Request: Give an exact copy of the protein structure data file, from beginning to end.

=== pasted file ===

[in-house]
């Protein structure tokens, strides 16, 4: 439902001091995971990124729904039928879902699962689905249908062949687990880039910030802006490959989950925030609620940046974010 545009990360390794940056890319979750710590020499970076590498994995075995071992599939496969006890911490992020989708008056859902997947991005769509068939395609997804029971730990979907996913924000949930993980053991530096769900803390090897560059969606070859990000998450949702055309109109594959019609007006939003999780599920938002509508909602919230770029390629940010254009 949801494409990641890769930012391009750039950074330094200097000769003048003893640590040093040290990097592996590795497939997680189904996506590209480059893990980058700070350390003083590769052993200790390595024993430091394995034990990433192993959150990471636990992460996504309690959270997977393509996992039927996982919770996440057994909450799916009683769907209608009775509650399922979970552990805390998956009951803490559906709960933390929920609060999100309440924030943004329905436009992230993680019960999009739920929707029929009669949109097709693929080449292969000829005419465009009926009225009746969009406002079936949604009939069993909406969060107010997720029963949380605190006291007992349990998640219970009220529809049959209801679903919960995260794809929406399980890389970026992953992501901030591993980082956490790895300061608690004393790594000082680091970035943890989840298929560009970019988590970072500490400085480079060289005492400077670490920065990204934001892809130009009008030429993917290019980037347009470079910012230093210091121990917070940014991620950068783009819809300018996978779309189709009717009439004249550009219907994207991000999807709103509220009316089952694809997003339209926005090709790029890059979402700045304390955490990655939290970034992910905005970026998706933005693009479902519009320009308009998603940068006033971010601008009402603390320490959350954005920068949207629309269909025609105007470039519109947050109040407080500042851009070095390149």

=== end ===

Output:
[in-house]
């Protein structure tokens, strides 16, 4: 439902001091995971990124729904039928879902699962689905249908062949687990880039910030802006490959989950925030609620940046974010 545009990360390794940056890319979750710590020499970076590498994995075995071992599939496969006890911490992020989708008056859902997947991005769509068939395609997804029971730990979907996913924000949930993980053991530096769900803390090897560059969606070859990000998450949702055309109109594959019609007006939003999780599920938002509508909602919230770029390629940010254009 949801494409990641890769930012391009750039950074330094200097000769003048003893640590040093040290990097592996590795497939997680189904996506590209480059893990980058700070350390003083590769052993200790390595024993430091394995034990990433192993959150990471636990992460996504309690959270997977393509996992039927996982919770996440057994909450799916009683769907209608009775509650399922979970552990805390998956009951803490559906709960933390929920609060999100309440924030943004329905436009992230993680019960999009739920929707029929009669949109097709693929080449292969000829005419465009009926009225009746969009406002079936949604009939069993909406969060107010997720029963949380605190006291007992349990998640219970009220529809049959209801679903919960995260794809929406399980890389970026992953992501901030591993980082956490790895300061608690004393790594000082680091970035943890989840298929560009970019988590970072500490400085480079060289005492400077670490920065990204934001892809130009009008030429993917290019980037347009470079910012230093210091121990917070940014991620950068783009819809300018996978779309189709009717009439004249550009219907994207991000999807709103509220009316089952694809997003339209926005090709790029890059979402700045304390955490990655939290970034992910905005970026998706933005693009479902519009320009308009998603940068006033971010601008009402603390320490959350954005920068949207629309269909025609105007470039519109947050109040407080500042851009070095390149």